Comment: Getting back to basics at Chevening

Click to follow
It is Chevening time. This weekend the Chancellor and his Treasury advisers gather at Chevening, the grace and favour mansion in the Downs above Sevenoaks, Kent, which is usually used by the Foreign Secretary, but once a year is 'lent' to the Chancellor for this annual think-in ahead of the Budget.

It has the veneer of fun. The Treasury minions do their walks round the lake, pretend to get lost in the maze, and generally act as though country weekending is the way they usually spend their time rather than tending their gardens in Ealing and Wimbledon. But of course it is never much fun in the library, where the formal sessions take place, and where this year the mood will be bleaker than usual. It is back to basics: the Treasury has to set about balancing its books.

Much of the discussion about the size of the fiscal deficit has been in terms of percentages of gross domestic product: how UK experience compares with that of the US and Germany, what is acceptable at this stage of the economic cycle, how much of the deficit is cyclical and how much structural, and so on. Nothing wrong with that - intellectually it is the sensible way to discuss the problem. But there is also a more practical way of looking at the Government's finances, which runs like this.

This fiscal year, to the end of March 1993, the central government will spend some pounds 261bn. It will receive in tax about pounds 223bn. The gap will be about pounds 38bn. Next year, if nothing else changes, that gap will have grown to between pounds 45bn and pounds 50bn, and on present projections, would stay at around that level for the next four years. To bridge it, the Government has to borrow, and it simply could not borrow enough to cover the gap.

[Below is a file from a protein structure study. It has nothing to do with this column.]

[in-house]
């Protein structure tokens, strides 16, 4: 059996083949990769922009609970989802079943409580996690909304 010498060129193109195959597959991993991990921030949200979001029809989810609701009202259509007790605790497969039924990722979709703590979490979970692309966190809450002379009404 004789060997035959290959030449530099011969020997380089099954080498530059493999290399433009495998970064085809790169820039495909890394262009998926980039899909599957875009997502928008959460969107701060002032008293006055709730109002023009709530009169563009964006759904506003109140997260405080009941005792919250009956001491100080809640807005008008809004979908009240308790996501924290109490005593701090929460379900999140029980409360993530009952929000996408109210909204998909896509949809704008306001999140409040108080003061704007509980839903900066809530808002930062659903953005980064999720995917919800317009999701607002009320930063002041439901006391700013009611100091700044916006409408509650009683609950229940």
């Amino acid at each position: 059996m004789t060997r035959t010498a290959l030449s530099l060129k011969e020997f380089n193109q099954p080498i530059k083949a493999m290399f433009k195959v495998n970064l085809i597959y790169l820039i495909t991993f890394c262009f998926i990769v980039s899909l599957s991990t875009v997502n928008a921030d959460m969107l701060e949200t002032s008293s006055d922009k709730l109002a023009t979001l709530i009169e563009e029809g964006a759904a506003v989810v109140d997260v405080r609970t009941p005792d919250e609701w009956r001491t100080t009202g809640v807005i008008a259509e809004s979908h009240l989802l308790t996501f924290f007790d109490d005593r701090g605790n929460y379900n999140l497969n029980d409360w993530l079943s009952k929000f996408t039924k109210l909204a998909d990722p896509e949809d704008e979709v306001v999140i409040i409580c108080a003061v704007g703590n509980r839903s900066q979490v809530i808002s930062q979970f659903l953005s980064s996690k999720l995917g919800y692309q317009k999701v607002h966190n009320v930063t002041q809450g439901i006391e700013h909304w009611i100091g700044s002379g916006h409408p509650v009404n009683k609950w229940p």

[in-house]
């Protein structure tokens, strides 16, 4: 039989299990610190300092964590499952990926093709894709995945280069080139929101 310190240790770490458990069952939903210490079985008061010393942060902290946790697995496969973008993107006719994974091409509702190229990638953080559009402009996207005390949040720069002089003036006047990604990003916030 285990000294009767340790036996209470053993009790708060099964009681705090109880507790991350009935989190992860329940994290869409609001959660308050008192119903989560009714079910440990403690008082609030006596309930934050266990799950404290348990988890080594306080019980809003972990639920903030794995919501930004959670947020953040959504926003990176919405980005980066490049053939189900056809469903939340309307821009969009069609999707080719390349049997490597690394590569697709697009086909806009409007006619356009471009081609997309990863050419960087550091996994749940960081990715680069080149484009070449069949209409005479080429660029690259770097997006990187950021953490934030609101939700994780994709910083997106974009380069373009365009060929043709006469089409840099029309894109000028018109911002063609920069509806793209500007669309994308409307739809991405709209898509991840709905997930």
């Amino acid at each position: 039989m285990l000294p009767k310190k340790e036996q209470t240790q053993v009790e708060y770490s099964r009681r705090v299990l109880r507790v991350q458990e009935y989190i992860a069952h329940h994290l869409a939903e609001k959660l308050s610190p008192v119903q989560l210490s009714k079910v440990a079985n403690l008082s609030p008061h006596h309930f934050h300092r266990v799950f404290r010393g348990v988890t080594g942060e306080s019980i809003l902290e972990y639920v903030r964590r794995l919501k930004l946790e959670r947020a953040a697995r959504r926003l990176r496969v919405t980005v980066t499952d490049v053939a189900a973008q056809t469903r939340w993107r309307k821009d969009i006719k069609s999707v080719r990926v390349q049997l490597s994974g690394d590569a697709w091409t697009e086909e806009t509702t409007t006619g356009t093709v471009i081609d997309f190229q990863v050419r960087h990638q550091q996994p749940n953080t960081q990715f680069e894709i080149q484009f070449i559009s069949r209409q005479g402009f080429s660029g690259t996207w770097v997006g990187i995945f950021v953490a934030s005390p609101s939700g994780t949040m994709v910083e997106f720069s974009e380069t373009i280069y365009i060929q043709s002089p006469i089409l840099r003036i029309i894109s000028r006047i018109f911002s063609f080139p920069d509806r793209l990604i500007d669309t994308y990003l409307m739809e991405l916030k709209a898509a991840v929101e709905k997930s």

To see why it cannot borrow enough, look at the size of the inflow of funds into UK financial institutions, mainly the life assurance companies and pension funds. The broker BZW calculates that institutional cash flow in the coming year will be pounds 37bn, and points out that the institutions have never put more than two- thirds of their new money into gilts - throughout the 1980s the proportion was less than 40 per cent, and in the late 1980s they were net sellers. Two-thirds of pounds 37bn is about pounds 25bn, or only half of the Government's funding needs. While some funds can be raised from UK individuals, and foreign financial institutions can also be expected to buy some gilts, the practical objection to a deficit of this order is devastating. Even if it could be financed in year one (which is doubtful), it would be at the mercy of British and foreign financial institutions. Sooner or later they would force a change of policy.

On the other hand the recovery is still extremely fragile, and will still be in March when the Budget is announced. It really would not be sensible to hit it with a large increase in taxes at this stage of the cycle.

In practice the only way that the Government can make a credible pitch to the financial community is to show a clear path towards a fiscal deficit of pounds 10bn or less by the second half of the 1990s. In other words it has to show that policy has already changed. What do the markets seek?